This blog post is part of a conversation between Jacky den Haan and Brixton Sandhals about how our personalities dictate how each of us went about writing biographies on Modernist writers.
At the first April meeting for King’s University MAPP RAs, I received the task of writing the biographies of Fyodor Dostoevsky and D. H. Lawrence. Dostoevsky is a 19th-century Russian writer, but a translation of several of his works, entitled Stavrogin’s Confessions and The Plan of the Life of of a Great Sinner, was published by the Hogarth Press in 1922. D.H. Lawrence similarly worked in translation, and worked with S. S. Koteliansky to translate “The Gentleman from San Fransisco”by I.A. Bunin, published in a larger collection of Bunin’s works by the Hogarth Press in 1922.
Being an idea-driven and free-spirited ENFP, I was enticed by the openness and creativity that this task held. I was eager to begin, and I initially thought the project would be a straightforward yet fun adventure. While there was freedom to move within the guidelines, they were clear as to expected outcomes, and so I thought completing my task would be as simple as reading several books and amalgamating the facts into a biography of a thousand words or less. My first goal was to conquer the Dostoevsky biography. After my final exams were written and graduation had come and gone, I took the first chance I could to begin my research. I excitedly donned my faded orange Swiss Army backpack and navigated the Edmonton transit system to the University of Alberta’s Rutherford Library. Here, I packed my bag with as many books on Dostoevsky as it would hold, and then took to the nearest Starbucks to begin reading.
The ENFP is at once fiercely independent and driven by a need to make close connections with those who are similarly driven by passion and ideas. Thus, the fact that I was working alone on this biography was initially intimidating to me. I craved a companion for my journey, and discovered one in diving deeply into the life of Dostoevsky. His life unfolds like a novel, marked by unexpected turns, trials, and triumphs that bring those who engage with it from despair into ecstasy. I found, too, in Dostoevsky’s story, the mysticism and emotion I would need to keep me motivated to the end of this project. My engagement with the life of Dostoevsky revealed to me a man whom I deeply respected and admired. Here was a man who had woven so many of the difficulties of his life into masterpieces of literature, and who blended experience and art to create moving tapestries that plunged into the depths of human existence.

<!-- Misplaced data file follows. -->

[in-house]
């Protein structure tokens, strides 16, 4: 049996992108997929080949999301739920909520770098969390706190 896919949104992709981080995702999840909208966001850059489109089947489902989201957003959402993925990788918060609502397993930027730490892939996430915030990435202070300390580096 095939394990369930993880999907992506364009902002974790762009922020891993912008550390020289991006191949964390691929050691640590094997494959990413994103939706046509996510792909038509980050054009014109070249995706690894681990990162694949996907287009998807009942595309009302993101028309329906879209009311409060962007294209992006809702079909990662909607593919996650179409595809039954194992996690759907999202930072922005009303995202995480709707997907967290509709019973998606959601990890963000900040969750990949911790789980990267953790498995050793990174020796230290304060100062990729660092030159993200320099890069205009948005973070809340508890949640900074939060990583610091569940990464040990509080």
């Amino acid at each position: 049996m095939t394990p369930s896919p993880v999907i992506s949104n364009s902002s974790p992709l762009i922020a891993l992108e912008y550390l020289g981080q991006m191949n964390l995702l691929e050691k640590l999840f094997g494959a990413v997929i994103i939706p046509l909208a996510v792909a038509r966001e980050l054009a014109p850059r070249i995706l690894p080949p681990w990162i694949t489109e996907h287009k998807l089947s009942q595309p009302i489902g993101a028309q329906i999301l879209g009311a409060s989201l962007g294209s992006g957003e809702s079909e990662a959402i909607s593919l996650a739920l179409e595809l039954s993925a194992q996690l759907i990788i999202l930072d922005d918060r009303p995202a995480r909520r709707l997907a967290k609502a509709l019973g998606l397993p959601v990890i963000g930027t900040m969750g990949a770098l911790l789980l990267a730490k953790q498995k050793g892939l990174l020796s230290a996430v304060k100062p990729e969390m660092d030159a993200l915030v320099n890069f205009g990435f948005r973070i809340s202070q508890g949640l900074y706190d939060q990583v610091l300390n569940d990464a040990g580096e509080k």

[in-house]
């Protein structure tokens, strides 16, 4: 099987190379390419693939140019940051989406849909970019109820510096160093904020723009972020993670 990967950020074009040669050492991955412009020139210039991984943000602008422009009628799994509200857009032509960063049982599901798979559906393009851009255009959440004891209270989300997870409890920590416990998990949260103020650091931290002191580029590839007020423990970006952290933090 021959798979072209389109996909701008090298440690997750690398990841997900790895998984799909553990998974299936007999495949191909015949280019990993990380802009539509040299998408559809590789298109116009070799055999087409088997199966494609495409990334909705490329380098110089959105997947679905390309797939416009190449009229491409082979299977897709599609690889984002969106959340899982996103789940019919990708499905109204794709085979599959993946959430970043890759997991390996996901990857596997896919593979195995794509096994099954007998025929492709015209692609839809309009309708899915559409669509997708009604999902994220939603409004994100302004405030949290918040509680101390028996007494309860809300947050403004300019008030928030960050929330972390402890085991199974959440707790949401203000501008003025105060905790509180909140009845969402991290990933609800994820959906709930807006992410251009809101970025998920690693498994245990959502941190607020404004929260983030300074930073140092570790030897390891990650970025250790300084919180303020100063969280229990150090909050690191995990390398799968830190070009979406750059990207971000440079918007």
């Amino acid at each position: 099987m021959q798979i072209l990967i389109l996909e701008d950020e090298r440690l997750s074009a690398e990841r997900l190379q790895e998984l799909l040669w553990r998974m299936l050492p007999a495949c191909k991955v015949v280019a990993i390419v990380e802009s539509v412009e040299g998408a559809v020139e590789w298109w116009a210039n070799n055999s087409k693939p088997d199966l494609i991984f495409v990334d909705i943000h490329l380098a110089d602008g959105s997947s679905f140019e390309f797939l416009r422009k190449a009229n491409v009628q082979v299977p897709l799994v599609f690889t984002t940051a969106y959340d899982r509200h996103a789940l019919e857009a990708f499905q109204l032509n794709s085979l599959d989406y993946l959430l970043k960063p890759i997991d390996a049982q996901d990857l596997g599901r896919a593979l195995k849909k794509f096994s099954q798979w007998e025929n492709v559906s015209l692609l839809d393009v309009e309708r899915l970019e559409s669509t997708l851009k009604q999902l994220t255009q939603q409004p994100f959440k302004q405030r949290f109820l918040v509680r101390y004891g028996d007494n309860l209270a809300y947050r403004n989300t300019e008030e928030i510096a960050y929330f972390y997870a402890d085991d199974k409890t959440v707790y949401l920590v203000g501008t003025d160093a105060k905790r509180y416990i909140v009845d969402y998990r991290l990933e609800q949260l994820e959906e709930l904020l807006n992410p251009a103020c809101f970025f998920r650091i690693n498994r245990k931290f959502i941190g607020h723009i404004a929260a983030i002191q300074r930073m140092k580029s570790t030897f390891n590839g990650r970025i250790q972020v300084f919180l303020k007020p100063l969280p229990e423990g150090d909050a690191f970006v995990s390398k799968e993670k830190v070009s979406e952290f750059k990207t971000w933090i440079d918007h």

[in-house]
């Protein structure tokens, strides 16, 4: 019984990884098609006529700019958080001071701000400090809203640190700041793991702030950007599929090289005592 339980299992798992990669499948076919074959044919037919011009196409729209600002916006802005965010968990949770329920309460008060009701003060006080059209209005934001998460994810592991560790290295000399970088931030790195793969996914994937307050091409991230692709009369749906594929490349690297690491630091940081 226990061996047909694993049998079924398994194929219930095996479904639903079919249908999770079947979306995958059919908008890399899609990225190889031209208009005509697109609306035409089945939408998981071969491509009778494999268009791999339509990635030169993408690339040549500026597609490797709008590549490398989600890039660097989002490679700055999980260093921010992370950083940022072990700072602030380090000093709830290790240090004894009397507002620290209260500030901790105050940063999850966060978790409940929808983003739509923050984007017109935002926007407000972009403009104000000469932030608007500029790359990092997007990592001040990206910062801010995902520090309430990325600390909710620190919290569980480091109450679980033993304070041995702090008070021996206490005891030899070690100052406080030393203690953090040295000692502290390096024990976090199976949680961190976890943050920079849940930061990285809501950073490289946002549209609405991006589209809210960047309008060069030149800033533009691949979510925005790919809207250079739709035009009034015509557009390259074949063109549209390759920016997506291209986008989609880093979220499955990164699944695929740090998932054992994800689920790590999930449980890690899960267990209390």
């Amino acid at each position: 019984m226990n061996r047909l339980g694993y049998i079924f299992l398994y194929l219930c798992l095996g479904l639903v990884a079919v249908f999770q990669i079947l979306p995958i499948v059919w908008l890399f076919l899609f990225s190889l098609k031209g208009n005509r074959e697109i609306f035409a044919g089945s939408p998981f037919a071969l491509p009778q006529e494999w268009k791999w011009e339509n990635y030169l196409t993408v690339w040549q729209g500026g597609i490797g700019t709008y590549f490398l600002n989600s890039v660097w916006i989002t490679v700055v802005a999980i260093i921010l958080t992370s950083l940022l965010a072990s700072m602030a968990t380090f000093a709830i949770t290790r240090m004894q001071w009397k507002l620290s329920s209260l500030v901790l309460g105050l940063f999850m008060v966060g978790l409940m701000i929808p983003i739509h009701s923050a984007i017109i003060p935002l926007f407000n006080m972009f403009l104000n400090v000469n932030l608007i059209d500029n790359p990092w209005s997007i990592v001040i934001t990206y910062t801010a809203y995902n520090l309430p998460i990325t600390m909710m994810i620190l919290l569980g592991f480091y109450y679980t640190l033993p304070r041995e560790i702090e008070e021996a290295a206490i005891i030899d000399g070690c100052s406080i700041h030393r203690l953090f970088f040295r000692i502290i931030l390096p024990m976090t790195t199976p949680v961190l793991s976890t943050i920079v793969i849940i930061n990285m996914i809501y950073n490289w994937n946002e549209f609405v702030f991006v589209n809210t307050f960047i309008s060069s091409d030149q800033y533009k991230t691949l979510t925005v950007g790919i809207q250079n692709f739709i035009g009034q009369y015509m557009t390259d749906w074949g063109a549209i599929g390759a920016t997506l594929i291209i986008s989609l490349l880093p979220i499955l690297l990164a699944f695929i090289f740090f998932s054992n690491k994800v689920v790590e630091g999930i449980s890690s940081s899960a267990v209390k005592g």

To write the life of Dostoevsky, with all its eccentricities and intensities, became itself a form of art, of interpretation. Did I focus the bulk of my story on his experience in prison and work camps – arguably the most pivotal season in his life – and only briefly touch on the events of his later life, or did I give equal play to all parts? Modern biography encourages treatment of the facts and attention to correct chronology, but I felt it would be incomplete to treat who I saw as a mythical prophet with such raw, unfeeling factuality. I settled on something of a moody photograph of him, even while my heart longed to paint him instead, with abstract blues and indigos and reds. It seems poetry comes more naturally to the ENFP than biography.
After I finished the Dostoevsky biography, I continued on to my next subject, D. H. Lawrence. Having read several Dostoevsky novels before, I was at least familiar with his style and historical setting, but about Lawrence I was clueless. I guessed that he was either American or British (although according to himself, neither of these feels quite accurate) and that he was probably somewhat cynical, probably fairly well-spoken.